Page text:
"Step back for a sec and think about what those four documents deliver. Peace of mind," Orman says in the blog post. "Again, how is that a difficult conversation?"

Communicate like a team player

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Fidelity's advice for couples is that they should approach money management as they would a team sport.

"Openly discussing financial matters helps people feel more confident, more closely aligned and better equipped to take on the future," says Stacey Watson, senior vice president of life event planning at Fidelity. "For all couples, the best advice for money conversations is that it's not a competition, so stick with it and keep the dialogue going."

For some, a financial professional can help. Today, financial planning services are conveniently available online, and at a low cost.

But that, too, should be a team decision. This year, 47% of couples working with an adviser say they hired their financial professional together, up from 45% in 2018, according to the Fidelity study.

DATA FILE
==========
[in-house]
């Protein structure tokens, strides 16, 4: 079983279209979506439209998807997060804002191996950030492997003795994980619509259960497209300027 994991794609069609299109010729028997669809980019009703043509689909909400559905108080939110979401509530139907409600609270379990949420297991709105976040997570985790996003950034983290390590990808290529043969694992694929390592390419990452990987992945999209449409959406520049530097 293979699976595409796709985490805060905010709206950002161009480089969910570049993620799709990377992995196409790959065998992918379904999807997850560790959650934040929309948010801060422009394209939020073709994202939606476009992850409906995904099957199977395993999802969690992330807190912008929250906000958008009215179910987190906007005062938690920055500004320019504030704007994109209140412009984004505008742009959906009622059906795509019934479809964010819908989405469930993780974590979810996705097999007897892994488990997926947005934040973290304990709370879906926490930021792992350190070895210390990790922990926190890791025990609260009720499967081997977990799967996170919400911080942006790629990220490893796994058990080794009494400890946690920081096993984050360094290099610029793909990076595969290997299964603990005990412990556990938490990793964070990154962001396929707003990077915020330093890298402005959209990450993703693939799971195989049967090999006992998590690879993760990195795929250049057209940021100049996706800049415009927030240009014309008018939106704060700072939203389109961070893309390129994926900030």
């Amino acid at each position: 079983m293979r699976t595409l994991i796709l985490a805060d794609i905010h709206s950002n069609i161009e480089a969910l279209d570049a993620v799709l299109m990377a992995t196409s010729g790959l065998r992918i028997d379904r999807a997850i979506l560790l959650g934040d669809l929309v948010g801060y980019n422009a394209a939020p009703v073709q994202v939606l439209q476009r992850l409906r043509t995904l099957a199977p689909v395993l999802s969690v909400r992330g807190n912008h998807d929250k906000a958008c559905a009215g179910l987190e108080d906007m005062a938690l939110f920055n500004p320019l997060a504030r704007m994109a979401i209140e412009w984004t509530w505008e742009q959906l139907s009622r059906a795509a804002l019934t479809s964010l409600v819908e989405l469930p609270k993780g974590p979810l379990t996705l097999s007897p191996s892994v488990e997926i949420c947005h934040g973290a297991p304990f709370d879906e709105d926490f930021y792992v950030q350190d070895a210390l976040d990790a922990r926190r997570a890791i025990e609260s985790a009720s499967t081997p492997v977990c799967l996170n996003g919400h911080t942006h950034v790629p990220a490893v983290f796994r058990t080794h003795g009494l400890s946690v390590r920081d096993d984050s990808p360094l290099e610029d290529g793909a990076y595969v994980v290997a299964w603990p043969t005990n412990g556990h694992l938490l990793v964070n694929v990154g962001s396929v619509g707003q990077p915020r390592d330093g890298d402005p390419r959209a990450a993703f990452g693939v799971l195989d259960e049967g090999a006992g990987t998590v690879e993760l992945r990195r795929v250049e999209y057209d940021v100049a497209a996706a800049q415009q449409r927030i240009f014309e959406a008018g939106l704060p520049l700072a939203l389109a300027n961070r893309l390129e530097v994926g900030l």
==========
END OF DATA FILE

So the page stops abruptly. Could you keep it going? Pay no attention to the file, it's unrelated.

Planning for the future also often includes owning life insurance to make sure your family is financially provided for when you’re gone.

Yet only just over half of U.S. adults (52%) own some form of life insurance, down 2 percentage points from last year, according to a 2021 study, conducted jointly by industry nonprofits LIMRA and Life Happens.

So if you haven’t already, consider locking in a life insurance policy. The pandemic has made the process easier. More than a third of life insurers have expanded their policies that are available through accelerated underwriting, according to the Society of Actuaries.